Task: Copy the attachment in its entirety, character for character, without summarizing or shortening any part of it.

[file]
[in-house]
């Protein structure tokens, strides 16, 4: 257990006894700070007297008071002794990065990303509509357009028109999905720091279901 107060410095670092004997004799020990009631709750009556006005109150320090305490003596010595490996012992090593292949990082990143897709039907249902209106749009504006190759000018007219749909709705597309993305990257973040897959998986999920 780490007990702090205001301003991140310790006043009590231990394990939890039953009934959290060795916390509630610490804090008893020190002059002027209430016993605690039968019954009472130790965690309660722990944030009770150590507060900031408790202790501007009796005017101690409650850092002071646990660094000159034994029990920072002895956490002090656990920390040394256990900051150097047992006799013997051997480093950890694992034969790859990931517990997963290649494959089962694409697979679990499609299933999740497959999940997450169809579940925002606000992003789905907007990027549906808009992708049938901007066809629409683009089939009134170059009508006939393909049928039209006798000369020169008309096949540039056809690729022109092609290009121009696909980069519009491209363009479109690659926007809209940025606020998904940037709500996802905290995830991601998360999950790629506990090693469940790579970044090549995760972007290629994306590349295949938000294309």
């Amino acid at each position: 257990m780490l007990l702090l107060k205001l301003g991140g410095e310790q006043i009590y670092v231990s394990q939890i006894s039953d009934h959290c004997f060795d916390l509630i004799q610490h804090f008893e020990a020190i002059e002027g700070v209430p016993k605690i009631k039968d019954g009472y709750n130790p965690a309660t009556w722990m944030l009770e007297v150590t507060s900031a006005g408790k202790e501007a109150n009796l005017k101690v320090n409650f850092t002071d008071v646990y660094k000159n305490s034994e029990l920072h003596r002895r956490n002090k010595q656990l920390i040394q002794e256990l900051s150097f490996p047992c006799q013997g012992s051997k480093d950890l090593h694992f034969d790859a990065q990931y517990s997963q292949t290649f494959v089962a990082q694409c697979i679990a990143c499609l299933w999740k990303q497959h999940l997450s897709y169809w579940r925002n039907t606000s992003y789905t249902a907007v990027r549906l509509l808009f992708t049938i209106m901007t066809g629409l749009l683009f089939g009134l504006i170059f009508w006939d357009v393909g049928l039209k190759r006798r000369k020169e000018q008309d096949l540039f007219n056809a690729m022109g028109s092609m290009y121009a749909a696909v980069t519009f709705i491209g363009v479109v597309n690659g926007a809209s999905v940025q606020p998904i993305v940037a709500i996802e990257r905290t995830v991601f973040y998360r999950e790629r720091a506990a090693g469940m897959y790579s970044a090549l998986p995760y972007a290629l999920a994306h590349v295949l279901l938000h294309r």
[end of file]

[in-house]
């Protein structure tokens, strides 16, 4: 257990006894700070007297008071002794990065990303509509357009028109999905720091279901 107060410095670092004997004799020990009631709750009556006005109150320090305490003596010595490996012992090593292949990082990143897709039907249902209106749009504006190759000018007219749909709705597309993305990257973040897959998986999920 780490007990702090205001301003991140310790006043009590231990394990939890039953009934959290060795916390509630610490804090008893020190002059002027209430016993605690039968019954009472130790965690309660722990944030009770150590507060900031408790202790501007009796005017101690409650850092002071646990660094000159034994029990920072002895956490002090656990920390040394256990900051150097047992006799013997051997480093950890694992034969790859990931517990997963290649494959089962694409697979679990499609299933999740497959999940997450169809579940925002606000992003789905907007990027549906808009992708049938901007066809629409683009089939009134170059009508006939393909049928039209006798000369020169008309096949540039056809690729022109092609290009121009696909980069519009491209363009479109690659926007809209940025606020998904940037709500996802905290995830991601998360999950790629506990090693469940790579970044090549995760972007290629994306590349295949938000294309």
């Amino acid at each position: 257990m780490l007990l702090l107060k205001l301003g991140g410095e310790q006043i009590y670092v231990s394990q939890i006894s039953d009934h959290c004997f060795d916390l509630i004799q610490h804090f008893e020990a020190i002059e002027g700070v209430p016993k605690i009631k039968d019954g009472y709750n130790p965690a309660t009556w722990m944030l009770e007297v150590t507060s900031a006005g408790k202790e501007a109150n009796l005017k101690v320090n409650f850092t002071d008071v646990y660094k000159n305490s034994e029990l920072h003596r002895r956490n002090k010595q656990l920390i040394q002794e256990l900051s150097f490996p047992c006799q013997g012992s051997k480093d950890l090593h694992f034969d790859a990065q990931y517990s997963q292949t290649f494959v089962a990082q694409c697979i679990a990143c499609l299933w999740k990303q497959h999940l997450s897709y169809w579940r925002n039907t606000s992003y789905t249902a907007v990027r549906l509509l808009f992708t049938i209106m901007t066809g629409l749009l683009f089939g009134l504006i170059f009508w006939d357009v393909g049928l039209k190759r006798r000369k020169e000018q008309d096949l540039f007219n056809a690729m022109g028109s092609m290009y121009a749909a696909v980069t519009f709705i491209g363009v479109v597309n690659g926007a809209s999905v940025q606020p998904i993305v940037a709500i996802e990257r905290t995830v991601f973040y998360r999950e790629r720091a506990a090693g469940m897959y790579s970044a090549l998986p995760y972007a290629l999920a994306h590349v295949l279901l938000h294309r």